More than one in 10 (14%) respondents believe that every employer provides death-in-service benefits, according to research by Aviva.
Its Protecting our families report, which surveyed 2,500 UK adults, also found that 18% of respondents do not know what support they would get from their employer if the main income earner within the family was unable to work for at least six months due to ill health.
The research also found:
- 52% of respondents know that death-in-service benefits cease once an employee stops working for the employer that provides them.
- 27% of respondents think that death-in-service payments are subject to tax.
- 26% of respondents believe death-in-service benefits only apply if they die at work or in a work-related situation.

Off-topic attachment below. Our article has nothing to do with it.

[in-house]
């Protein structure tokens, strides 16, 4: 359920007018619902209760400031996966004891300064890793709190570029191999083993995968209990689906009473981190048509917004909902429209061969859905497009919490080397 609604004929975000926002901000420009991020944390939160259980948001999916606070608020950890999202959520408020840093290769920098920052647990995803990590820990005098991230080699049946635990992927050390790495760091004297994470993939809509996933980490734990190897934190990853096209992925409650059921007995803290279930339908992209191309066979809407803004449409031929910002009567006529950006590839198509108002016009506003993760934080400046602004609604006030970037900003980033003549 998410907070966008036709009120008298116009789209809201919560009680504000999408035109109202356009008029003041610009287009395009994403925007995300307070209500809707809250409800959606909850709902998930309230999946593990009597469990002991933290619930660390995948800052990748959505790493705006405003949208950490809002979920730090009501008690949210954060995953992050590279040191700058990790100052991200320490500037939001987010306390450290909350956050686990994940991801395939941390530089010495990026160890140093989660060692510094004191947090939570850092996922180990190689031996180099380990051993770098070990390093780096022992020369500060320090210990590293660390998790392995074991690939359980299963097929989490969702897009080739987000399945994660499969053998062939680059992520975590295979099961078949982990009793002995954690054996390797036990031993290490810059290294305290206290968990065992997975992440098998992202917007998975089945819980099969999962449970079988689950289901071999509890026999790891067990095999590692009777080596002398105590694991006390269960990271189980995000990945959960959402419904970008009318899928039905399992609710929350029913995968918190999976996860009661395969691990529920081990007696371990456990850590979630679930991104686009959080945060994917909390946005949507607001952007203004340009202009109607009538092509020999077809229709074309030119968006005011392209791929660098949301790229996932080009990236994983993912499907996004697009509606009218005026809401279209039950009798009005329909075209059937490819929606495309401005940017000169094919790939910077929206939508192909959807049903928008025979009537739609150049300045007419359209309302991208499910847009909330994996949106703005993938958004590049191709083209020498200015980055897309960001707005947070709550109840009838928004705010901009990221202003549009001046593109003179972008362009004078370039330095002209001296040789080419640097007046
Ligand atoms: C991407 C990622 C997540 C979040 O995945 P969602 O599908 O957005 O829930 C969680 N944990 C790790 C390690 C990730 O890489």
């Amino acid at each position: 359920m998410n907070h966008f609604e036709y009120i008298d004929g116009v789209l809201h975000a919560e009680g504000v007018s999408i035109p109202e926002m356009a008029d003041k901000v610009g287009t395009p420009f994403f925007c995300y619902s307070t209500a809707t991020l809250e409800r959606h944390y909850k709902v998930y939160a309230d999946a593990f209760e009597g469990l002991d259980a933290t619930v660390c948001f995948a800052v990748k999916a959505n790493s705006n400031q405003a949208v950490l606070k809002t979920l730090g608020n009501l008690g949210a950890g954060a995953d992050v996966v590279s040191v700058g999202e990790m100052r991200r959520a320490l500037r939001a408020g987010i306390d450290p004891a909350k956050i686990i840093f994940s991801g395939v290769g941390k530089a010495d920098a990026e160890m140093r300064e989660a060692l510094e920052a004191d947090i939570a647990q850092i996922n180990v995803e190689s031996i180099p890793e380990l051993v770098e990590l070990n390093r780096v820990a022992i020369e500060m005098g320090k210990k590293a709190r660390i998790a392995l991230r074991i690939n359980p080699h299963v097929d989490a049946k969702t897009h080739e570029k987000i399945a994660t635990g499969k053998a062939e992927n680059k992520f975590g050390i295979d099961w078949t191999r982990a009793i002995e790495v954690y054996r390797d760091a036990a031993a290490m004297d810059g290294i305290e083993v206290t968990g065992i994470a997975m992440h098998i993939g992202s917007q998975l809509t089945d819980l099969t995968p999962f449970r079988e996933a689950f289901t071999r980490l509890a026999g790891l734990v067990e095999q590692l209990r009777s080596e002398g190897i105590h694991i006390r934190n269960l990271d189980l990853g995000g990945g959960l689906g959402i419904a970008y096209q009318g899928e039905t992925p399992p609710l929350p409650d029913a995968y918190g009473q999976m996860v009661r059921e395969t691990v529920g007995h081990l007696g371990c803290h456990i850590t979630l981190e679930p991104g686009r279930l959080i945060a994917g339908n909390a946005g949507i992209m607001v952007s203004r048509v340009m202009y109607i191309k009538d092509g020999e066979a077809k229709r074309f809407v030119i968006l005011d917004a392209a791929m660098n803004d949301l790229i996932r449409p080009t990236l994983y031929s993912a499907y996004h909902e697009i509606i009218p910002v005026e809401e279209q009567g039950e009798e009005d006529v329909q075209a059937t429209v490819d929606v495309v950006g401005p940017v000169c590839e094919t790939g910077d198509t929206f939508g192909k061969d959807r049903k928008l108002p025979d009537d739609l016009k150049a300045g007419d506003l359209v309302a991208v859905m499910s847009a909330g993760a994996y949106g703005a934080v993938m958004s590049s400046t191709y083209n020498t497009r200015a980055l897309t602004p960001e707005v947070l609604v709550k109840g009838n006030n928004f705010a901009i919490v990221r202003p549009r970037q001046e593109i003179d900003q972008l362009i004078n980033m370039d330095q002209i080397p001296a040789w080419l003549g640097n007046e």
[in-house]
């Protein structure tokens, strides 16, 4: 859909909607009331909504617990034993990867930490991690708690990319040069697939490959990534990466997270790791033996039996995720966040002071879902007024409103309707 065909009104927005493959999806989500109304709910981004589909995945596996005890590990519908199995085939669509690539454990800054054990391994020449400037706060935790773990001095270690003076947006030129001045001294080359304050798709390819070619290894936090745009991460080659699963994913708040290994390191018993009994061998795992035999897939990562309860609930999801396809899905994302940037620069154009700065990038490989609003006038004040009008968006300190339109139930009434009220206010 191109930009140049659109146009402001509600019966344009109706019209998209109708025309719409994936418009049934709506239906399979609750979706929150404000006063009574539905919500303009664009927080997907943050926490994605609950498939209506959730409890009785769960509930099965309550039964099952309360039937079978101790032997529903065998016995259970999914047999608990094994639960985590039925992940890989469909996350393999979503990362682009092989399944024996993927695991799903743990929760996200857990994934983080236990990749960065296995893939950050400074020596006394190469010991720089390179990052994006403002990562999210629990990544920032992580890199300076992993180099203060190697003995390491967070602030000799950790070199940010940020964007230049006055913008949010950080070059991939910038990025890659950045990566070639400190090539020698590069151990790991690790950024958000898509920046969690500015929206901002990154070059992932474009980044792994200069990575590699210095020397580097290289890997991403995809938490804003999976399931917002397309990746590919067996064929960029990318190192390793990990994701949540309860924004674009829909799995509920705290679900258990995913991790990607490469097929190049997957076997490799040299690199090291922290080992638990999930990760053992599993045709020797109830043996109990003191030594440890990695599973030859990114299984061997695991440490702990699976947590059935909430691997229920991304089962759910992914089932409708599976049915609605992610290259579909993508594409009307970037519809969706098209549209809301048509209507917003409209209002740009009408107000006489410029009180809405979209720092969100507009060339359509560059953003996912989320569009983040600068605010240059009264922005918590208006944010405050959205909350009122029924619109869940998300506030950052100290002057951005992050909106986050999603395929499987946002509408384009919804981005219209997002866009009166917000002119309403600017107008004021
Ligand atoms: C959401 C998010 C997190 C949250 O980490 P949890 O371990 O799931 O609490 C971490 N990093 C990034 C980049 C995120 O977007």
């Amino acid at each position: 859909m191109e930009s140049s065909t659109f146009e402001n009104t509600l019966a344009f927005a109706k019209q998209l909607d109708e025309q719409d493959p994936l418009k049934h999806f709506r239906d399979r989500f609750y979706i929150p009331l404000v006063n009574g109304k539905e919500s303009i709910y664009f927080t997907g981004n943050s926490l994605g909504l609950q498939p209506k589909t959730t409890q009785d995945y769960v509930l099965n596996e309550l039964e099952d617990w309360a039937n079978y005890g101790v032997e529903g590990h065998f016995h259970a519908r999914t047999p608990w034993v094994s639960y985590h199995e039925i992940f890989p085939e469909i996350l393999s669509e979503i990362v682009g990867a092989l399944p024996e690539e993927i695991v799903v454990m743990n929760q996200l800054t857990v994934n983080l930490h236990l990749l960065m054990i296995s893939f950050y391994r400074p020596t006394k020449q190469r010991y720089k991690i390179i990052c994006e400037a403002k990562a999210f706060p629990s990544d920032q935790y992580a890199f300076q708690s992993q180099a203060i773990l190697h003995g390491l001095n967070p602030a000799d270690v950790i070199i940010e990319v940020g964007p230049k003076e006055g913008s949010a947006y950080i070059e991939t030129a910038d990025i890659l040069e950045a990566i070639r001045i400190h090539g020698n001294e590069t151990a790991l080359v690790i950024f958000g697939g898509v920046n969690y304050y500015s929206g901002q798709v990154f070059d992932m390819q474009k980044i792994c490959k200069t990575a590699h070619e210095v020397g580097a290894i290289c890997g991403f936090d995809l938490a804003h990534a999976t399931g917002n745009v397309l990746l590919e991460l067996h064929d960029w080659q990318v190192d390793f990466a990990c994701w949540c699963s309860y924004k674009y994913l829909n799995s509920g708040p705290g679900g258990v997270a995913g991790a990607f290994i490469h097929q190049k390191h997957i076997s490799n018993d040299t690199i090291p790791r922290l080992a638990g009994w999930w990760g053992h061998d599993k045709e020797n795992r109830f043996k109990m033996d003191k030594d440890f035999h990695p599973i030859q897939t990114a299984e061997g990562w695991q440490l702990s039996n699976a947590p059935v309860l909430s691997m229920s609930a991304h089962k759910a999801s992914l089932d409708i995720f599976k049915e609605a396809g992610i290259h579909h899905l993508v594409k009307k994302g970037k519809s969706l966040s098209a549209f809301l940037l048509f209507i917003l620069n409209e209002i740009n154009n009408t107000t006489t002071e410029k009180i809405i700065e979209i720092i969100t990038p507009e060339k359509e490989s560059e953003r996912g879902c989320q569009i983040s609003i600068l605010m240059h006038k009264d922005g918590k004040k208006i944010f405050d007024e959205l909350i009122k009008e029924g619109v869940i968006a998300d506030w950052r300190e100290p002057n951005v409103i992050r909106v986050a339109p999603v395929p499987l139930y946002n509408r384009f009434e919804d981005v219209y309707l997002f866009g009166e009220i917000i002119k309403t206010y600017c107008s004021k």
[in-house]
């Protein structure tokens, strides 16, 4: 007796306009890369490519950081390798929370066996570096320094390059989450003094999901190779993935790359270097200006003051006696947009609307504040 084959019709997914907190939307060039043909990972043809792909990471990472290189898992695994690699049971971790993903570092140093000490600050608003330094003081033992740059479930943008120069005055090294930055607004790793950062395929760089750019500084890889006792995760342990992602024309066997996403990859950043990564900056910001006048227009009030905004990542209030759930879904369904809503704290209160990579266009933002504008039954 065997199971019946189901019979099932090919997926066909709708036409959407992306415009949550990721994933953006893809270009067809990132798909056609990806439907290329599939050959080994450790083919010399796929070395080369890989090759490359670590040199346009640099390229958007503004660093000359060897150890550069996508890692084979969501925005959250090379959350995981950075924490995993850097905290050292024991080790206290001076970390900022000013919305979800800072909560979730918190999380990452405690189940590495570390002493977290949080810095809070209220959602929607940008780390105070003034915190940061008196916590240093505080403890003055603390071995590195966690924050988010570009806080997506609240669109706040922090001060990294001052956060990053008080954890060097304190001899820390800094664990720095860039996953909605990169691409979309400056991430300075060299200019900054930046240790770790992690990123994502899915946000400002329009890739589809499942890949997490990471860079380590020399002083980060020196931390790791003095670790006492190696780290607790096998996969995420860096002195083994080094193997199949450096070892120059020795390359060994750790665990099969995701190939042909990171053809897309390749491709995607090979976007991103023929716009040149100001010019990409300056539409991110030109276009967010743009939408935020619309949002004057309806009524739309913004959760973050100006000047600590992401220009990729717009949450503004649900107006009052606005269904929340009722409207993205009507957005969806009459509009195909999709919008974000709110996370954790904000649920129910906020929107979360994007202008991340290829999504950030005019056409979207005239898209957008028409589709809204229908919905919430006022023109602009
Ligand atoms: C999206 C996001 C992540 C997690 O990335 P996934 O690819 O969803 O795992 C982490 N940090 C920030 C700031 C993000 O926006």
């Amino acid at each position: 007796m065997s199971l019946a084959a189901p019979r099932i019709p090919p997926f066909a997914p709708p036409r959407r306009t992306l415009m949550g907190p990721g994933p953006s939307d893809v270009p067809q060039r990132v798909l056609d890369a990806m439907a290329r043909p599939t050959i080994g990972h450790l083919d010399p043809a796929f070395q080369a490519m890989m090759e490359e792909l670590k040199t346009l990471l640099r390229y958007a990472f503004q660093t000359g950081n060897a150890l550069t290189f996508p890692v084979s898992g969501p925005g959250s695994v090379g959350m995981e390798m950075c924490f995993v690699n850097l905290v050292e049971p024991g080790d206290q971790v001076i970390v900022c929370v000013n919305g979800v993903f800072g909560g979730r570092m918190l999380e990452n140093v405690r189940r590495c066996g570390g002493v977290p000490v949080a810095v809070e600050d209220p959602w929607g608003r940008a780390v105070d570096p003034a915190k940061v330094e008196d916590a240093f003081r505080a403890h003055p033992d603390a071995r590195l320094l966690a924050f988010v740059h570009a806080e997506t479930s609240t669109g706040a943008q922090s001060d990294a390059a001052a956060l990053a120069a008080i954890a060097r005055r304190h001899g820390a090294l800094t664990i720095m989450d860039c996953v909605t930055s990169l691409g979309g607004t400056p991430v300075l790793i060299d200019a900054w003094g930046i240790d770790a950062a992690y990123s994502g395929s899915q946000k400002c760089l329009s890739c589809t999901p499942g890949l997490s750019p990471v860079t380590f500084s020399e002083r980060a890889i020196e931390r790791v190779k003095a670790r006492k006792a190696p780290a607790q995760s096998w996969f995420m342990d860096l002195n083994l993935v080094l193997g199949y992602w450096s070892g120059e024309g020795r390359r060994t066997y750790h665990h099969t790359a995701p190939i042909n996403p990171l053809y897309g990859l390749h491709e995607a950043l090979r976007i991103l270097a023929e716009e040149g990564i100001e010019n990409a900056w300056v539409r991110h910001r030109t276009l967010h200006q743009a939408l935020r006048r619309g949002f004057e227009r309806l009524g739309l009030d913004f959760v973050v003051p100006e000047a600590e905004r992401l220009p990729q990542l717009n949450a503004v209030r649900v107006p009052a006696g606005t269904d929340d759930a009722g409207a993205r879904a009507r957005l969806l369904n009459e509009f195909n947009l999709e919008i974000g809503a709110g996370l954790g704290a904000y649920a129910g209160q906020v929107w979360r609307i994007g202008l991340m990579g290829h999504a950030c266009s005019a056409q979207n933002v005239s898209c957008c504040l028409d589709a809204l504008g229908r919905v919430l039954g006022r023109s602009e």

- 50% of respondents cite their employer as their most trusted source of financial support should their family face income loss for at least six months due to ill health, and 42% of respondents cite their partner’s employer as their most trusted source of financial support.
- 10% of respondents believe they would receive sick pay indefinitely if the main income earner within the family was unable to work for at least six months due to ill health.
Paul Brencher (pictured), managing director, individual protection at Aviva UK said: “Many parents say they would depend on government or employer support if they became too ill to work, but do not know what this would actually entail.
“Affordability is also frequently cited as a barrier to having protection in place, but our research suggests families do have space to reduce their monthly spending. There is a clear challenge for the industry to ensure cover comes at a reasonable price. However, families must also ask themselves whether they can really afford not to be protected against the unexpected.”